There’s a cost of not doing it, which is really the scary part in all of this. And so when the board says to you, gee, this is really expensive to put all these protections in place, think about not having them in place. And in our case, it was an easier sell, because we were penetrated by a bad actor, and not only the ransom payment, but the downtime in the business and the cost to replace, what for exceeded the ransom payment,


Adrienne Terpak  21:42

And perhaps even getting a handle on what additional data may have been compromised in the process, whether it’s customers or vendors, if they can move laterally within the system, there’s sort of that question mark of to what extent have we been exposed?


Robert Dennerlein  22:02

That’s a really good point, Adrienne. And that’s where I think this penetration testing can be really revealing to companies because they can get to that level, to see the penetration that can occur across systems when you become lackadaisical, and you’ve got an individual with administrative rights and people that leave the company, and they’re not properly shut down in terms of password access, etc. Very important.


Adrienne Terpak  22:32

Yeah.  And that brings me back to a concept that I talked about in the last podcast as well as the zero trust model. And it may seem something you know, out of a sci fi movie. And people think it’s a bit daunting, but it’s least privileged access, it boils down to even access to your ERP system, your treasury management system, where you’re sending payments.  Based on a person’s role, they need a certain amount of access. But that’s your test model, really understanding to what extent they need that access, always verifying. And once they have a particular type of access, that they’re still doing the right thing.


Robert Dennerlein  23:13

This is a really, really important point that you touched on, because that’s also near and dear to our heart. Several years ago, a controller in one of our entities, one of our smaller entities was in the middle of it, he was very busy. And there was an actual transaction taking place. And again, a bad actor who had penetrated the system and had watched things for a period of time, became familiar with the transaction and sent a note an email to this individual and said, Oh, there’s a change of plans, please send the payment to this bank account, instead of that bank account. Again, the controller being busy, when went on approved a transaction and sent it out of the company, to the bad actor. So we’ve put a policy in place, that you will never accept an email, you will pick up the phone, you will call the person and verify that that change took place. Do not act on emails alone.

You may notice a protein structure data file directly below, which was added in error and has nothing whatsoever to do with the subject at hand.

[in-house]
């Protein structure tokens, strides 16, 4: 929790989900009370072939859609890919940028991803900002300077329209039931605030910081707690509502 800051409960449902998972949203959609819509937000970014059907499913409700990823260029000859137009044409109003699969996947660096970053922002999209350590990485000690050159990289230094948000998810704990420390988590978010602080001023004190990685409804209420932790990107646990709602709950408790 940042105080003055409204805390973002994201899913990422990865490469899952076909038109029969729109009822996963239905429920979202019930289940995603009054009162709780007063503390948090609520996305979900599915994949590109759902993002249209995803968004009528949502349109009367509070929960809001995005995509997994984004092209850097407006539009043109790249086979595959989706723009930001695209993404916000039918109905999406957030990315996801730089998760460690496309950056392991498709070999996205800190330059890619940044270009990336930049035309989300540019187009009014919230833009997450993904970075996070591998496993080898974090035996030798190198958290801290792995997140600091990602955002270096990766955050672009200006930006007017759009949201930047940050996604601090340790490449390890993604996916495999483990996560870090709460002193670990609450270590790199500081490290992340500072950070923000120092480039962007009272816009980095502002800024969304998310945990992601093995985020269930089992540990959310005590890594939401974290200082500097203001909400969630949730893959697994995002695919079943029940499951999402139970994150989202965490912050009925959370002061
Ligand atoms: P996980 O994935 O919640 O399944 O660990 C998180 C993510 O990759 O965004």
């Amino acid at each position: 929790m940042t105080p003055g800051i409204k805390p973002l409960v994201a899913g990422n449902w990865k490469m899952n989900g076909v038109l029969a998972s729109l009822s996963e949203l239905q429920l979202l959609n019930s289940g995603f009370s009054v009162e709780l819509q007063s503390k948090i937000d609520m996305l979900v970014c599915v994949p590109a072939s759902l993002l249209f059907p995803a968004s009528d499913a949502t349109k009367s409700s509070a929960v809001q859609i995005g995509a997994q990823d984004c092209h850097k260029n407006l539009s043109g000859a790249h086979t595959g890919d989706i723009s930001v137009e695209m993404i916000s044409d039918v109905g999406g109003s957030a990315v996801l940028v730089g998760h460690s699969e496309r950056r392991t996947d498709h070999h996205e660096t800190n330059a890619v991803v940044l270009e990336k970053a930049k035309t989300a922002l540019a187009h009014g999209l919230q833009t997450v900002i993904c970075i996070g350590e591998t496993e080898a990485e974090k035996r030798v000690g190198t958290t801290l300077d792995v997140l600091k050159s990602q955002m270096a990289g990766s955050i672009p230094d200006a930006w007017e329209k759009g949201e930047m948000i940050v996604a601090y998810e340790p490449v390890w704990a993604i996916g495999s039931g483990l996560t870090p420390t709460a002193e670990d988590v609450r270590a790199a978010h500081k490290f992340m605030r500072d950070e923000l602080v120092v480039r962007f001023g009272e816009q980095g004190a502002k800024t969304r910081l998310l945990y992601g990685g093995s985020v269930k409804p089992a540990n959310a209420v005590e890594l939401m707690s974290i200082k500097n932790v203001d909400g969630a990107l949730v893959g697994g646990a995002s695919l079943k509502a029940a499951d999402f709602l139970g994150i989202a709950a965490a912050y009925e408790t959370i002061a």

Craig Jeffery  24:12

Those are some really, really, really good principles. I also liked your comment earlier about the penetration testing where you have someone poking at your system to find that.  And same thing with data loss prevention. You know, we keep adding data loss prevention tool sets, and it blocks people’s emails.  They’re like, it says I sent a Japanese social security number out in this presentation I had.  It’s like, okay, it was a false positive. But everyone knows all those things are being reviewed. And it’s just a heightened, heightened awareness. And that’s a that’s a different type of footing. It’s like a war footing for data, for payments, and structures. Yeah, thank you both for your comments as we as we move to the the key takeaway section. Adrian, I wanted to Here, what are some of your recommendations for CFOs and treasures? Maybe give us a recap at the end, you’ve said some things or maybe some more that you want to leave with other, Bob’s and other CFOs and treasures throughout the world.


Adrienne Terpak  25:14

Sure. So we talk about being persistently under attack. The criminals, as Bob mentioned before, they talk about it being just business, not personal. And it is a multi billion, maybe trillion dollar business. The dark web is really home for for these criminals where they can purchase ransomware as a service, and a whole host of other products, including a great customer service support system.  We know that there’s no surprise there, we’re consistently under attack. And so what do we need? We need sort of that arsenal, and that arsenal includes people, process, tools and technology, people, meaning your employees, partners, that are experts in the industry, the process around what’s the right due diligence in our operations? What incident response plan, do we have? Do we practice it? Are we doing security sort of breach exercises as well. And then, of course, the tools and technology ranging anywhere from hardware software, but also the the human element. So we can’t, there’s sort of an overlap there. The tools that we talked about could also be the people. But certainly technology is a big piece of it. And other tools like insurance, and hopefully artificial intelligence will also come more into play in the future. So that’s really the arsenal absolutely should include those three main components. And not to simplify it because there are many layers underneath those various components. But it’s important to take that holistic view and do step by step in a disciplined sort of measured approach. It’s not going to be big bang, and it may seem very daunting at first, but you’ve got to take those steps. Because again, not having a plan or not taking those steps is really not an option.


Craig Jeffery  27:10

Adrian, thank you so much. Great insights. Bob, thank you so much for sharing. I think a lot of people will learn tremendously from this, your experience in the stronger posture.  Really appreciate both of you. taking your time to share this information.


Announcer  27:28